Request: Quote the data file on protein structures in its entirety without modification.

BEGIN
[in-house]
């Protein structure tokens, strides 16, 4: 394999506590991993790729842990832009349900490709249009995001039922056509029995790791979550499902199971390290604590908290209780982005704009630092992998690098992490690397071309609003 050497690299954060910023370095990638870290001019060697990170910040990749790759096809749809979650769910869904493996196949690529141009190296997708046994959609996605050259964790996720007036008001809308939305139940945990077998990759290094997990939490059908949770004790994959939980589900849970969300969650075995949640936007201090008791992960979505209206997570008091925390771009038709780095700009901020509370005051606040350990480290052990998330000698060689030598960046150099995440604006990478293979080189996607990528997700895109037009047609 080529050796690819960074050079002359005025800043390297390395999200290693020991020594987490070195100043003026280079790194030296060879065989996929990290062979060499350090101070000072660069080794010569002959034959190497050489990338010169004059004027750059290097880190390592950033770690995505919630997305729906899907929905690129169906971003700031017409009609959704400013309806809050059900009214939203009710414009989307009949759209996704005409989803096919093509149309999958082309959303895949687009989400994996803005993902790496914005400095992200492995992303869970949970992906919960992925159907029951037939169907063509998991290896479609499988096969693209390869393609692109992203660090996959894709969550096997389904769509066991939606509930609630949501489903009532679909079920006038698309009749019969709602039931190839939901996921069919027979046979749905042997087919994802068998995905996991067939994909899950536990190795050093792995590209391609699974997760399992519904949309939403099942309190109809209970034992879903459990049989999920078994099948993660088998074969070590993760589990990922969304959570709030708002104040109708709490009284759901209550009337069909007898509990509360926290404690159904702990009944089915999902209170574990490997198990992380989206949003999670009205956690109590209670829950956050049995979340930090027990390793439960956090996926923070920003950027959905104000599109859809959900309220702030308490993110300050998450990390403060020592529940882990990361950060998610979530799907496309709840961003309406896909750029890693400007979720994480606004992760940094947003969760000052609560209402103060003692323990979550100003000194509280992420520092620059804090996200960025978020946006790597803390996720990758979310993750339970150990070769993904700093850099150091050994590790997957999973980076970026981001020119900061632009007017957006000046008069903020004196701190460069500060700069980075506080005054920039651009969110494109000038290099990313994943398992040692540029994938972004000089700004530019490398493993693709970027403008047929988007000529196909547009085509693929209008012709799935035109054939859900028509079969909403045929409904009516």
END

[in-house]
């Protein structure tokens, strides 16, 4: 394999506590991993790729842990832009349900490709249009995001039922056509029995790791979550499902199971390290604590908290209780982005704009630092992998690098992490690397071309609003 050497690299954060910023370095990638870290001019060697990170910040990749790759096809749809979650769910869904493996196949690529141009190296997708046994959609996605050259964790996720007036008001809308939305139940945990077998990759290094997990939490059908949770004790994959939980589900849970969300969650075995949640936007201090008791992960979505209206997570008091925390771009038709780095700009901020509370005051606040350990480290052990998330000698060689030598960046150099995440604006990478293979080189996607990528997700895109037009047609 080529050796690819960074050079002359005025800043390297390395999200290693020991020594987490070195100043003026280079790194030296060879065989996929990290062979060499350090101070000072660069080794010569002959034959190497050489990338010169004059004027750059290097880190390592950033770690995505919630997305729906899907929905690129169906971003700031017409009609959704400013309806809050059900009214939203009710414009989307009949759209996704005409989803096919093509149309999958082309959303895949687009989400994996803005993902790496914005400095992200492995992303869970949970992906919960992925159907029951037939169907063509998991290896479609499988096969693209390869393609692109992203660090996959894709969550096997389904769509066991939606509930609630949501489903009532679909079920006038698309009749019969709602039931190839939901996921069919027979046979749905042997087919994802068998995905996991067939994909899950536990190795050093792995590209391609699974997760399992519904949309939403099942309190109809209970034992879903459990049989999920078994099948993660088998074969070590993760589990990922969304959570709030708002104040109708709490009284759901209550009337069909007898509990509360926290404690159904702990009944089915999902209170574990490997198990992380989206949003999670009205956690109590209670829950956050049995979340930090027990390793439960956090996926923070920003950027959905104000599109859809959900309220702030308490993110300050998450990390403060020592529940882990990361950060998610979530799907496309709840961003309406896909750029890693400007979720994480606004992760940094947003969760000052609560209402103060003692323990979550100003000194509280992420520092620059804090996200960025978020946006790597803390996720990758979310993750339970150990070769993904700093850099150091050994590790997957999973980076970026981001020119900061632009007017957006000046008069903020004196701190460069500060700069980075506080005054920039651009969110494109000038290099990313994943398992040692540029994938972004000089700004530019490398493993693709970027403008047929988007000529196909547009085509693929209008012709799935035109054939859900028509079969909403045929409904009516």